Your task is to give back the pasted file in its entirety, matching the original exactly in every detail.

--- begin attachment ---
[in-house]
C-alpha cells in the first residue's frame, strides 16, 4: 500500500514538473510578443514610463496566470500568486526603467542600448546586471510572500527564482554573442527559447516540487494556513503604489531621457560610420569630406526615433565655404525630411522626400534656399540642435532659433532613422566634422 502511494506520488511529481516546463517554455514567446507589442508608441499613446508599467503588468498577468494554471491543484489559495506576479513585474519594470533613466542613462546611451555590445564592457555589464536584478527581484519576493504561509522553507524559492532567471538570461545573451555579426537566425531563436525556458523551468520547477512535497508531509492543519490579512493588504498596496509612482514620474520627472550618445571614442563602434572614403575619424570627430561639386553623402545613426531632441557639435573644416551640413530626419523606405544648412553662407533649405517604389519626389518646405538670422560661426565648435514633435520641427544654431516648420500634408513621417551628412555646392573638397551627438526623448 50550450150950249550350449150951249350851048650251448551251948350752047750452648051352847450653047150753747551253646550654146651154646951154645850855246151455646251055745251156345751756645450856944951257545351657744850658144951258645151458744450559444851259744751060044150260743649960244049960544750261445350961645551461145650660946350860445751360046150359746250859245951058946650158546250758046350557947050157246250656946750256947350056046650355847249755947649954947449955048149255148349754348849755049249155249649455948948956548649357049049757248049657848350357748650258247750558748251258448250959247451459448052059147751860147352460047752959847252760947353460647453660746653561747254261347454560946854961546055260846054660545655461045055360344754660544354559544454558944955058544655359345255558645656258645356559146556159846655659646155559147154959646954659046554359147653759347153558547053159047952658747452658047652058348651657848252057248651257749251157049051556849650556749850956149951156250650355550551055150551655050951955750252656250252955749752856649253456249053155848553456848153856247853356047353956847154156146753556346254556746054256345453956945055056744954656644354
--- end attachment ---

[in-house]
C-alpha cells in the first residue's frame, strides 16, 4: 500500500514538473510578443514610463496566470500568486526603467542600448546586471510572500527564482554573442527559447516540487494556513503604489531621457560610420569630406526615433565655404525630411522626400534656399540642435532659433532613422566634422 502511494506520488511529481516546463517554455514567446507589442508608441499613446508599467503588468498577468494554471491543484489559495506576479513585474519594470533613466542613462546611451555590445564592457555589464536584478527581484519576493504561509522553507524559492532567471538570461545573451555579426537566425531563436525556458523551468520547477512535497508531509492543519490579512493588504498596496509612482514620474520627472550618445571614442563602434572614403575619424570627430561639386553623402545613426531632441557639435573644416551640413530626419523606405544648412553662407533649405517604389519626389518646405538670422560661426565648435514633435520641427544654431516648420500634408513621417551628412555646392573638397551627438526623448 50550450150950249550350449150951249350851048650251448551251948350752047750452648051352847450653047150753747551253646550654146651154646951154645850855246151455646251055745251156345751756645450856944951257545351657744850658144951258645151458744450559444851259744751060044150260743649960244049960544750261445350961645551461145650660946350860445751360046150359746250859245951058946650158546250758046350557947050157246250656946750256947350056046650355847249755947649954947449955048149255148349754348849755049249155249649455948948956548649357049049757248049657848350357748650258247750558748251258448250959247451459448052059147751860147352460047752959847252760947353460647453660746653561747254261347454560946854961546055260846054660545655461045055360344754660544354559544454558944955058544655359345255558645656258645356559146556159846655659646155559147154959646954659046554359147653759347153558547053159047952658747452658047652058348651657848252057248651257749251157049051556849650556749850956149951156250650355550551055150551655050951955750252656250252955749752856649253456249053155848553456848153856247853356047353956847154156146753556346254556746054256345453956945055056744954656644354